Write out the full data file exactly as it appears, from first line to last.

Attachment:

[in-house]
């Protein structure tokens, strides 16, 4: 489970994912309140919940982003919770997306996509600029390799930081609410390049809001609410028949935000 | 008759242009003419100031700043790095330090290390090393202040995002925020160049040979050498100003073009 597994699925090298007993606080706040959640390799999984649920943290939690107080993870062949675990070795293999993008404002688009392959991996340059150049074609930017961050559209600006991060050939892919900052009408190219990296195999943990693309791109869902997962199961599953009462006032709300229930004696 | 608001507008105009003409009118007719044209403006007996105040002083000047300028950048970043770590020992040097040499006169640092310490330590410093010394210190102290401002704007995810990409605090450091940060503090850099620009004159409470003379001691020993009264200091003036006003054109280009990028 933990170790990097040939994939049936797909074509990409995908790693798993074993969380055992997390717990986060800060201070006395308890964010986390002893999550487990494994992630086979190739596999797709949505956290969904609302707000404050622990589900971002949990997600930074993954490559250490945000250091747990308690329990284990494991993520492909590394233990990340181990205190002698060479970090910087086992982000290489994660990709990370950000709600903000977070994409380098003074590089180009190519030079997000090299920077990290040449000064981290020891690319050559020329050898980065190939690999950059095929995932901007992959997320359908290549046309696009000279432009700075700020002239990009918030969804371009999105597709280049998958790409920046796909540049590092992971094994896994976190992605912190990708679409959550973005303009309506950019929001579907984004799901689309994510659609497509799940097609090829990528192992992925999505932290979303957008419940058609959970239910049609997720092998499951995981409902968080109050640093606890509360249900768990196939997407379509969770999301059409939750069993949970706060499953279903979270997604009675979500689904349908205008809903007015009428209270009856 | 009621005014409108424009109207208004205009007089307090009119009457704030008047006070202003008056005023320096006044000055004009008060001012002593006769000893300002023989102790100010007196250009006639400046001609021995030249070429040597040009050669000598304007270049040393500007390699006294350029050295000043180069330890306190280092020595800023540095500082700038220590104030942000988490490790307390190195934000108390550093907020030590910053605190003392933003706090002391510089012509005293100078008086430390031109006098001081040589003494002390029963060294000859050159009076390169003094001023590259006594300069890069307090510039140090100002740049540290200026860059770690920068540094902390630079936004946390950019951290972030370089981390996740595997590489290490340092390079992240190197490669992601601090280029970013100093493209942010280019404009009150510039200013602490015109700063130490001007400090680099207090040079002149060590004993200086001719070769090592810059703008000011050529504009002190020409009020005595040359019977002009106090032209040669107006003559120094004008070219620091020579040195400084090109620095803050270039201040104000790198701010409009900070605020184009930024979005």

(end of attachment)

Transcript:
[in-house]
């Protein structure tokens, strides 16, 4: 489970994912309140919940982003919770997306996509600029390799930081609410390049809001609410028949935000 | 008759242009003419100031700043790095330090290390090393202040995002925020160049040979050498100003073009 597994699925090298007993606080706040959640390799999984649920943290939690107080993870062949675990070795293999993008404002688009392959991996340059150049074609930017961050559209600006991060050939892919900052009408190219990296195999943990693309791109869902997962199961599953009462006032709300229930004696 | 608001507008105009003409009118007719044209403006007996105040002083000047300028950048970043770590020992040097040499006169640092310490330590410093010394210190102290401002704007995810990409605090450091940060503090850099620009004159409470003379001691020993009264200091003036006003054109280009990028 933990170790990097040939994939049936797909074509990409995908790693798993074993969380055992997390717990986060800060201070006395308890964010986390002893999550487990494994992630086979190739596999797709949505956290969904609302707000404050622990589900971002949990997600930074993954490559250490945000250091747990308690329990284990494991993520492909590394233990990340181990205190002698060479970090910087086992982000290489994660990709990370950000709600903000977070994409380098003074590089180009190519030079997000090299920077990290040449000064981290020891690319050559020329050898980065190939690999950059095929995932901007992959997320359908290549046309696009000279432009700075700020002239990009918030969804371009999105597709280049998958790409920046796909540049590092992971094994896994976190992605912190990708679409959550973005303009309506950019929001579907984004799901689309994510659609497509799940097609090829990528192992992925999505932290979303957008419940058609959970239910049609997720092998499951995981409902968080109050640093606890509360249900768990196939997407379509969770999301059409939750069993949970706060499953279903979270997604009675979500689904349908205008809903007015009428209270009856 | 009621005014409108424009109207208004205009007089307090009119009457704030008047006070202003008056005023320096006044000055004009008060001012002593006769000893300002023989102790100010007196250009006639400046001609021995030249070429040597040009050669000598304007270049040393500007390699006294350029050295000043180069330890306190280092020595800023540095500082700038220590104030942000988490490790307390190195934000108390550093907020030590910053605190003392933003706090002391510089012509005293100078008086430390031109006098001081040589003494002390029963060294000859050159009076390169003094001023590259006594300069890069307090510039140090100002740049540290200026860059770690920068540094902390630079936004946390950019951290972030370089981390996740595997590489290490340092390079992240190197490669992601601090280029970013100093493209942010280019404009009150510039200013602490015109700063130490001007400090680099207090040079002149060590004993200086001719070769090592810059703008000011050529504009002190020409009020005595040359019977002009106090032209040669107006003559120094004008070219620091020579040195400084090109620095803050270039201040104000790198701010409009900070605020184009930024979005």